If Europe overall is more to the left than the United States in political orientation why is it that the Far Right there is far stronger? For instance Jean Marie Le-Pen won almost one-fifth of the vote in Presidential elections while Pat Buchanan won under one percent.
Well, it could be partly due to the electoral system. In a proportional/alternative vote system, people are more likely to register “protest” votes or to vote for marginal candidates, on the basis that they can redirect their votes (in the case of a French presidential election, in the runoff ballot a week later) in a way actually likely to influence the outcome.
A second factor you would want to look at is whethe the right-ish leaning voter has a candidate other than the Le Pen type to vote for. If the French election didn’t have a candidate broadly corresponding to the Republican candidate in a US presidential election, then rightish voters had to choose between Le Pen, and a much more centrist candidate than they would wish. Rightish US voters may be better served by the generally more right-leaning slant of US candidates.
UDS, your suggestions don’t explain why Britain, with an FPTP system and a strong conservative party, has elected a significant number of far right candidates in recent years while Ireland, with PR-STV and only centre-right parties, the far right is non-existent.
True. I never thought my points were more than incomplete explanations but, in the face of the example you give, I have to concede that they are even more incomplete than I first thought.
But the BNP has never gotten into Parliament. Which parties do you mean?
Maybe we have a different view of what far-right is. I would think more BNP and I wouldn’t class many (if any) Tories on that level.
I wouldn’t discount simple, honest to god Xenophobia. Sweden’s right wing party, Moderaterna, are in power and in polls this Week are shown to be the party with the largest support, yet we still got the good old racist Svenska Demokratarna because, frankly there are a lot of racists. Especially down south in the Malmö area.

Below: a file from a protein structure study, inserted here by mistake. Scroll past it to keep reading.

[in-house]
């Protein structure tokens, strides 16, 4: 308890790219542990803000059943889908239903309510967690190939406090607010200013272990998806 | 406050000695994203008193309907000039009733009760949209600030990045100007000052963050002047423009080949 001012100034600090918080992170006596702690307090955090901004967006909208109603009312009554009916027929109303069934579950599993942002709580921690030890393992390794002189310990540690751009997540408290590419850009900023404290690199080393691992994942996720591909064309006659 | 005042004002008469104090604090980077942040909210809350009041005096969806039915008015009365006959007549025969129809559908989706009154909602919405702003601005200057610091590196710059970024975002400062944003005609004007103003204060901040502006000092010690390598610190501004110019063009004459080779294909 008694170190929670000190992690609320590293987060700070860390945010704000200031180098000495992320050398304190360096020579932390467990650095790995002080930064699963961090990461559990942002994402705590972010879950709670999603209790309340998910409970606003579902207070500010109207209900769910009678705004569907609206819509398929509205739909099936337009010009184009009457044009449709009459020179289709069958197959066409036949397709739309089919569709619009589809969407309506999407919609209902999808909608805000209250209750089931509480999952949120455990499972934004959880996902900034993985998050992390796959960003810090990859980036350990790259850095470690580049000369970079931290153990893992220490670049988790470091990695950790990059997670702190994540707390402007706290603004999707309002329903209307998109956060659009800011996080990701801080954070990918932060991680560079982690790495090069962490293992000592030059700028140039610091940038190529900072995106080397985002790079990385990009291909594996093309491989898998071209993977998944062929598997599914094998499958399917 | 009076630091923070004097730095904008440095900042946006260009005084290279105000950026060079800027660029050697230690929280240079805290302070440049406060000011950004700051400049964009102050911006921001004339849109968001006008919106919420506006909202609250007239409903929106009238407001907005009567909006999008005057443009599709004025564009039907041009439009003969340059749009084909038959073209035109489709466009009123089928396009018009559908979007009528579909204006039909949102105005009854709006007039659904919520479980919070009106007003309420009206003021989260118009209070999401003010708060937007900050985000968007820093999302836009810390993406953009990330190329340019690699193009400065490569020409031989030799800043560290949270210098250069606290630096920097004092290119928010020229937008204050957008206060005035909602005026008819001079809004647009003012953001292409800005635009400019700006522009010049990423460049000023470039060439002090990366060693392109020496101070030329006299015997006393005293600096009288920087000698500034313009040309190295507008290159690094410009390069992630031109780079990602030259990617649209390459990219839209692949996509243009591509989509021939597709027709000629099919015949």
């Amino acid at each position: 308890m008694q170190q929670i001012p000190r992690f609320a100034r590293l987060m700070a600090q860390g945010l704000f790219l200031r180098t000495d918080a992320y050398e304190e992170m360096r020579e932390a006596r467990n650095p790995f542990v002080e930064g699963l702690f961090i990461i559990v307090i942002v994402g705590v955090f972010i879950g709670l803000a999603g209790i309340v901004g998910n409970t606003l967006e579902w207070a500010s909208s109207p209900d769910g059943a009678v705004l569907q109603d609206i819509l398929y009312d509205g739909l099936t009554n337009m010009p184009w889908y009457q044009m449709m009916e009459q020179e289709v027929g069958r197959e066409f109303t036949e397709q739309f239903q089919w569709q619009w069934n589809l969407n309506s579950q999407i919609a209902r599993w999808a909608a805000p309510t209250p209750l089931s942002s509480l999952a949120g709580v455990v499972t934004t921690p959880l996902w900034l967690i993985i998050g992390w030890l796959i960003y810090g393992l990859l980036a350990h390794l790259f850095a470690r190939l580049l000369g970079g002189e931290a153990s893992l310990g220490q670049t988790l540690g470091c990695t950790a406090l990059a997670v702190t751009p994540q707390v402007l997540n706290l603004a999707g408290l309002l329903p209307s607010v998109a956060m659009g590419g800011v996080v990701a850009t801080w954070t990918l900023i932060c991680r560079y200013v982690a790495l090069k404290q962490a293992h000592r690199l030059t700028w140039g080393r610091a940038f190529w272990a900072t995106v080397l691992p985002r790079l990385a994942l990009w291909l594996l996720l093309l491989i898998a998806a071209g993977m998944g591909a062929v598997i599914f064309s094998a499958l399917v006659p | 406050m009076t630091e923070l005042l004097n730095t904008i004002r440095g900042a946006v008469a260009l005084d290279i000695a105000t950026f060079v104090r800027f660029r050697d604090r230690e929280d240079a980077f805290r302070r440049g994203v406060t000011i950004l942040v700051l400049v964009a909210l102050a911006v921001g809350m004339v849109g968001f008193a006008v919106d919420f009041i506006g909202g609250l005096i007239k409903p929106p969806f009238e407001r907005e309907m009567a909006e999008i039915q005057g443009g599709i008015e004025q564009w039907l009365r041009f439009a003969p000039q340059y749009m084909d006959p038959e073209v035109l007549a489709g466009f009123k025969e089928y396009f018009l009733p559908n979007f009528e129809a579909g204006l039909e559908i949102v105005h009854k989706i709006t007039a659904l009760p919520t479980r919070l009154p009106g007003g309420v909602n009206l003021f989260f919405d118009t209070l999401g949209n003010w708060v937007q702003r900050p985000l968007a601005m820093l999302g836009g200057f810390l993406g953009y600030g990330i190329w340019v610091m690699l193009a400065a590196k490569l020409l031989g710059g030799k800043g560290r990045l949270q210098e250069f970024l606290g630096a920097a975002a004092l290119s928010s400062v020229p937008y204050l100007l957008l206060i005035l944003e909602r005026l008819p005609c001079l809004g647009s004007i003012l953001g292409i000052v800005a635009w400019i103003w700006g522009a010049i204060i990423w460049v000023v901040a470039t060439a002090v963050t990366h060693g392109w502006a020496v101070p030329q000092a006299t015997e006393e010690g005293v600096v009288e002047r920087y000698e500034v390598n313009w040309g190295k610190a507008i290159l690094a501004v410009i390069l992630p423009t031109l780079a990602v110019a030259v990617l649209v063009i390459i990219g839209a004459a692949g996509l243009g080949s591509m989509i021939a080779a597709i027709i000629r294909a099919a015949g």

Le Pen is far right in France, in the US he would be sitting on Newt Gingrich’s lap.
Also, the tremendous success Le Pen has had was to be able to combine forces that were historically extremely fractious. It remains to be seen if his successors will be able to do the same. The 2002 Presidential elections in France are not the greatest tool with which to examine the place of the far right in French politics. Cause Le Pen didnt make a score that much higher than what he used to make in previous elections, it’s the fact that the Left’s candidate was behind him that was a shock, and that it made possible to have Le Pen in the second row.
The scores the Front National makes in legislative and mayor elections are way more telling if you want to know if the country is sliding to the far right.
Basically Le Pen is to France what the Tea Partiers are to America, and they’re not hovering at one percent.
Again, you confuse “Europe” with a homogenous entity. Each country is different, with different voting systems, and very different cultural and historical circumstances between them. I realise this might be difficult for you to get your head round, because some of the countries are so small, but it genuinely is true. Austria votes a far-right leader into power while right next door in Hungary the far right is merely a dangerous but entirely fringe movement that causes riots. Every country in Europe very different.
If you’re looking for a trend, however difficult it is to apply one for the above reasons, I would speculate that it is because many European conservative parties are in fact far less right wing than the US equivalent, so the extremists are less well catered to than in the US.
Besides, our fringe right, such as David Duke, just run as Republicans (and previously a Democrat).
Err yeah. Most Western European countries have a far right fringe that’s seen as an embarrassment. America has a far right that regularly gets elected into power under the aegis of the “Republican Party”.